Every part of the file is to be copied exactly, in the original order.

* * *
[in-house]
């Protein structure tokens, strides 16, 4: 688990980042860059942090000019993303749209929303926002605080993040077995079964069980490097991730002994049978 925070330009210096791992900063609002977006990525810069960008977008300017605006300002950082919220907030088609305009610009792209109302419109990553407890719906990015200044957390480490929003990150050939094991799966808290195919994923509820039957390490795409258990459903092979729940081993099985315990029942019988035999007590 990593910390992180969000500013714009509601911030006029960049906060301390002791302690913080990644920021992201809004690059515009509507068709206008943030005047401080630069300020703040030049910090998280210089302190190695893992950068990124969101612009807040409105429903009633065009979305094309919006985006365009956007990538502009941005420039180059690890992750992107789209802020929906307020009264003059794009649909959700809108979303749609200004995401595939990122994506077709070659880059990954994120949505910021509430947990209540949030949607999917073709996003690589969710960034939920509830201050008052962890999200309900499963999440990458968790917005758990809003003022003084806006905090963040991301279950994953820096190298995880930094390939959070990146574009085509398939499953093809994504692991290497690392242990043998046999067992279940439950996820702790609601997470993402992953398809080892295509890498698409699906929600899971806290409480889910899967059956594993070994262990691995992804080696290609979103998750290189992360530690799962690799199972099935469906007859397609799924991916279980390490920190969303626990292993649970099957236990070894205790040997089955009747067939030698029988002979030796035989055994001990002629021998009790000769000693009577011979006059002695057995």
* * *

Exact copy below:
[in-house]
């Protein structure tokens, strides 16, 4: 688990980042860059942090000019993303749209929303926002605080993040077995079964069980490097991730002994049978 925070330009210096791992900063609002977006990525810069960008977008300017605006300002950082919220907030088609305009610009792209109302419109990553407890719906990015200044957390480490929003990150050939094991799966808290195919994923509820039957390490795409258990459903092979729940081993099985315990029942019988035999007590 990593910390992180969000500013714009509601911030006029960049906060301390002791302690913080990644920021992201809004690059515009509507068709206008943030005047401080630069300020703040030049910090998280210089302190190695893992950068990124969101612009807040409105429903009633065009979305094309919006985006365009956007990538502009941005420039180059690890992750992107789209802020929906307020009264003059794009649909959700809108979303749609200004995401595939990122994506077709070659880059990954994120949505910021509430947990209540949030949607999917073709996003690589969710960034939920509830201050008052962890999200309900499963999440990458968790917005758990809003003022003084806006905090963040991301279950994953820096190298995880930094390939959070990146574009085509398939499953093809994504692991290497690392242990043998046999067992279940439950996820702790609601997470993402992953398809080892295509890498698409699906929600899971806290409480889910899967059956594993070994262990691995992804080696290609979103998750290189992360530690799962690799199972099935469906007859397609799924991916279980390490920190969303626990292993649970099957236990070894205790040997089955009747067939030698029988002979030796035989055994001990002629021998009790000769000693009577011979006059002695057995």